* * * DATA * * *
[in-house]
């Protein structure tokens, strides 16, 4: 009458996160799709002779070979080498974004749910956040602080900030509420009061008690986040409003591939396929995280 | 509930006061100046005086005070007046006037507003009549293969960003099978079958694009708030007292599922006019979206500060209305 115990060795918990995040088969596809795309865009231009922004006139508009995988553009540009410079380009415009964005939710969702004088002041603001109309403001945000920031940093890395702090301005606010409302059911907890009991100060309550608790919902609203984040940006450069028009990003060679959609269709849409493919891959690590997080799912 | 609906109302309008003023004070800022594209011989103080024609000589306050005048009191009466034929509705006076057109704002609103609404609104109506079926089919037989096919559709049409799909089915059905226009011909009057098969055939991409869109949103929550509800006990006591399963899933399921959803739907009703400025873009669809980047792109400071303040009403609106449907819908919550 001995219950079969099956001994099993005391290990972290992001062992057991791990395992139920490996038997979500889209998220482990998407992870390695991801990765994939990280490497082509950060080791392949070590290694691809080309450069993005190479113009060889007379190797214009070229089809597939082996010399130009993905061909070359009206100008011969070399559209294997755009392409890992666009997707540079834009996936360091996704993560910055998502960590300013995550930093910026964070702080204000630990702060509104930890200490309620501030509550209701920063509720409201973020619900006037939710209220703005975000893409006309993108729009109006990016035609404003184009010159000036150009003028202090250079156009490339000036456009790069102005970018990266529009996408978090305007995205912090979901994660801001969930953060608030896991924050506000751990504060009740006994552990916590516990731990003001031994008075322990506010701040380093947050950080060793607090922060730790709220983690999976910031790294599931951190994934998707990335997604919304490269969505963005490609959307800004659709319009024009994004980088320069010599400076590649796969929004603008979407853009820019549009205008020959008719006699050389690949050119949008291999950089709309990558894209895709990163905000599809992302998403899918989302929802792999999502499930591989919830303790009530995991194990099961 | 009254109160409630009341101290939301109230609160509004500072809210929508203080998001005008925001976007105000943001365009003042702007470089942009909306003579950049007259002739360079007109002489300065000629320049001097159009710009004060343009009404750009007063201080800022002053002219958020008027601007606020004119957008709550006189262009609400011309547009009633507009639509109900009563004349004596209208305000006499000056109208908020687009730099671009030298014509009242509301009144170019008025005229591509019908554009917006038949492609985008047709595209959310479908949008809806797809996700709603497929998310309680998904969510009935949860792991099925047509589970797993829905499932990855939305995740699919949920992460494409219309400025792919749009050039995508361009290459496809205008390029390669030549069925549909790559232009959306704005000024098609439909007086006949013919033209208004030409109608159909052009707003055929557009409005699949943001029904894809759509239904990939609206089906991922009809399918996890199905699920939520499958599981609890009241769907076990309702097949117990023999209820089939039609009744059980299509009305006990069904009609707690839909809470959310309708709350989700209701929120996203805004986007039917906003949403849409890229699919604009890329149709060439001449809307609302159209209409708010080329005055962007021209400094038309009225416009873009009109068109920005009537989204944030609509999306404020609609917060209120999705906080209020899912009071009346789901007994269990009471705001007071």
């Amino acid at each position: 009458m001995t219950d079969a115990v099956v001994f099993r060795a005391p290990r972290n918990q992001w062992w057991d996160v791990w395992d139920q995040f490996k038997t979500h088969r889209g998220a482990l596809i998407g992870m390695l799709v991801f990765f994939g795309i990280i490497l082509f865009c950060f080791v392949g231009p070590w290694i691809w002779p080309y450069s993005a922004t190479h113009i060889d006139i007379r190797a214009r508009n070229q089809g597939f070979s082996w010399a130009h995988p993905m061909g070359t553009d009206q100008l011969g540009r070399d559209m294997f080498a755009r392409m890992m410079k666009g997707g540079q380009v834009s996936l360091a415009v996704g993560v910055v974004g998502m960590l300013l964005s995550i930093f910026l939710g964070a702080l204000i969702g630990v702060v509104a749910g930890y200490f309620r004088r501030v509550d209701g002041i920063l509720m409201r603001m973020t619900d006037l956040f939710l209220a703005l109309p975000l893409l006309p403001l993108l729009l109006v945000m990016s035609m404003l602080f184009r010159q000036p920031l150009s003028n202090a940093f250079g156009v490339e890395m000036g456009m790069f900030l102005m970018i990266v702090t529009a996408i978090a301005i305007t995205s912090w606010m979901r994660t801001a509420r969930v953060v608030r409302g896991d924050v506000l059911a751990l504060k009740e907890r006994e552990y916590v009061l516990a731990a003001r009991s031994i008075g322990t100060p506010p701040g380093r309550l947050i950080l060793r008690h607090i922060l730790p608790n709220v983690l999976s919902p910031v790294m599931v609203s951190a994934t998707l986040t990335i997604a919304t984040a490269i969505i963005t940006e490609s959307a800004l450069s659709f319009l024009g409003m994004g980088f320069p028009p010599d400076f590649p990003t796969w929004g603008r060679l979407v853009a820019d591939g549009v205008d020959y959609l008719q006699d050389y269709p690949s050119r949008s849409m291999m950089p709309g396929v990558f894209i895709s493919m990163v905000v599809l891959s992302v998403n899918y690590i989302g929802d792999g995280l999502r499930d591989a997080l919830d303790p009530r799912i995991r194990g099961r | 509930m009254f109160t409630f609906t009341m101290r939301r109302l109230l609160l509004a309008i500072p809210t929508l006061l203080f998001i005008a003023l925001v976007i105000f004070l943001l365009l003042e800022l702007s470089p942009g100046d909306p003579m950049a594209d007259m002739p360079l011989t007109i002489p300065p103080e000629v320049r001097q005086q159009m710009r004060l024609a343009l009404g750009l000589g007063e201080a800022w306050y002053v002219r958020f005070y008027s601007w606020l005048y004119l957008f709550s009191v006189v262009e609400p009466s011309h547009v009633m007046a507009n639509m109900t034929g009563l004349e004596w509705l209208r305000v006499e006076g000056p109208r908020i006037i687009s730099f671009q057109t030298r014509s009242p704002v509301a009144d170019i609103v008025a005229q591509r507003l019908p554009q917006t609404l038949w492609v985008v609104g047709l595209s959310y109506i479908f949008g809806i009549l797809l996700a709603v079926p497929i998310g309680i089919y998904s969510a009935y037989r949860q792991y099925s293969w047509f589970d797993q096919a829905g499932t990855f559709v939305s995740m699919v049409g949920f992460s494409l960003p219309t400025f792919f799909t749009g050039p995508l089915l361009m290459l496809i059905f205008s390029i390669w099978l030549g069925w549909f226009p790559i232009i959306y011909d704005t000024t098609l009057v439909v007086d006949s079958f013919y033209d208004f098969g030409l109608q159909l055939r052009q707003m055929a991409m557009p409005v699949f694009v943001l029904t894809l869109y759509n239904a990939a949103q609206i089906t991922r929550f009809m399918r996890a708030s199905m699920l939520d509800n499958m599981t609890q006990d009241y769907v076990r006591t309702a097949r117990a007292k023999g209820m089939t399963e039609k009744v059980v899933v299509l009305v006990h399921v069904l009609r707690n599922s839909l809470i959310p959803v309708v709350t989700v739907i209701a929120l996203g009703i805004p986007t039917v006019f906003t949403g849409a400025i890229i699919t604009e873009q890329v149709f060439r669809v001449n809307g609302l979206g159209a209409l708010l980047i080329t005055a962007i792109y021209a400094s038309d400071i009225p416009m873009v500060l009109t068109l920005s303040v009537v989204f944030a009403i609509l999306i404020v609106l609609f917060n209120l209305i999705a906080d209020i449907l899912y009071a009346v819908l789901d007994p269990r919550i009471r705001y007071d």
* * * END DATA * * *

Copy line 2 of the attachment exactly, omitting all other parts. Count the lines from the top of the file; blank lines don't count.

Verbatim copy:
């Protein structure tokens, strides 16, 4: 009458996160799709002779070979080498974004749910956040602080900030509420009061008690986040409003591939396929995280 | 509930006061100046005086005070007046006037507003009549293969960003099978079958694009708030007292599922006019979206500060209305 115990060795918990995040088969596809795309865009231009922004006139508009995988553009540009410079380009415009964005939710969702004088002041603001109309403001945000920031940093890395702090301005606010409302059911907890009991100060309550608790919902609203984040940006450069028009990003060679959609269709849409493919891959690590997080799912 | 609906109302309008003023004070800022594209011989103080024609000589306050005048009191009466034929509705006076057109704002609103609404609104109506079926089919037989096919559709049409799909089915059905226009011909009057098969055939991409869109949103929550509800006990006591399963899933399921959803739907009703400025873009669809980047792109400071303040009403609106449907819908919550 001995219950079969099956001994099993005391290990972290992001062992057991791990395992139920490996038997979500889209998220482990998407992870390695991801990765994939990280490497082509950060080791392949070590290694691809080309450069993005190479113009060889007379190797214009070229089809597939082996010399130009993905061909070359009206100008011969070399559209294997755009392409890992666009997707540079834009996936360091996704993560910055998502960590300013995550930093910026964070702080204000630990702060509104930890200490309620501030509550209701920063509720409201973020619900006037939710209220703005975000893409006309993108729009109006990016035609404003184009010159000036150009003028202090250079156009490339000036456009790069102005970018990266529009996408978090305007995205912090979901994660801001969930953060608030896991924050506000751990504060009740006994552990916590516990731990003001031994008075322990506010701040380093947050950080060793607090922060730790709220983690999976910031790294599931951190994934998707990335997604919304490269969505963005490609959307800004659709319009024009994004980088320069010599400076590649796969929004603008979407853009820019549009205008020959008719006699050389690949050119949008291999950089709309990558894209895709990163905000599809992302998403899918989302929802792999999502499930591989919830303790009530995991194990099961 | 009254109160409630009341101290939301109230609160509004500072809210929508203080998001005008925001976007105000943001365009003042702007470089942009909306003579950049007259002739360079007109002489300065000629320049001097159009710009004060343009009404750009007063201080800022002053002219958020008027601007606020004119957008709550006189262009609400011309547009009633507009639509109900009563004349004596209208305000006499000056109208908020687009730099671009030298014509009242509301009144170019008025005229591509019908554009917006038949492609985008047709595209959310479908949008809806797809996700709603497929998310309680998904969510009935949860792991099925047509589970797993829905499932990855939305995740699919949920992460494409219309400025792919749009050039995508361009290459496809205008390029390669030549069925549909790559232009959306704005000024098609439909007086006949013919033209208004030409109608159909052009707003055929557009409005699949943001029904894809759509239904990939609206089906991922009809399918996890199905699920939520499958599981609890009241769907076990309702097949117990023999209820089939039609009744059980299509009305006990069904009609707690839909809470959310309708709350989700209701929120996203805004986007039917906003949403849409890229699919604009890329149709060439001449809307609302159209209409708010080329005055962007021209400094038309009225416009873009009109068109920005009537989204944030609509999306404020609609917060209120999705906080209020899912009071009346789901007994269990009471705001007071």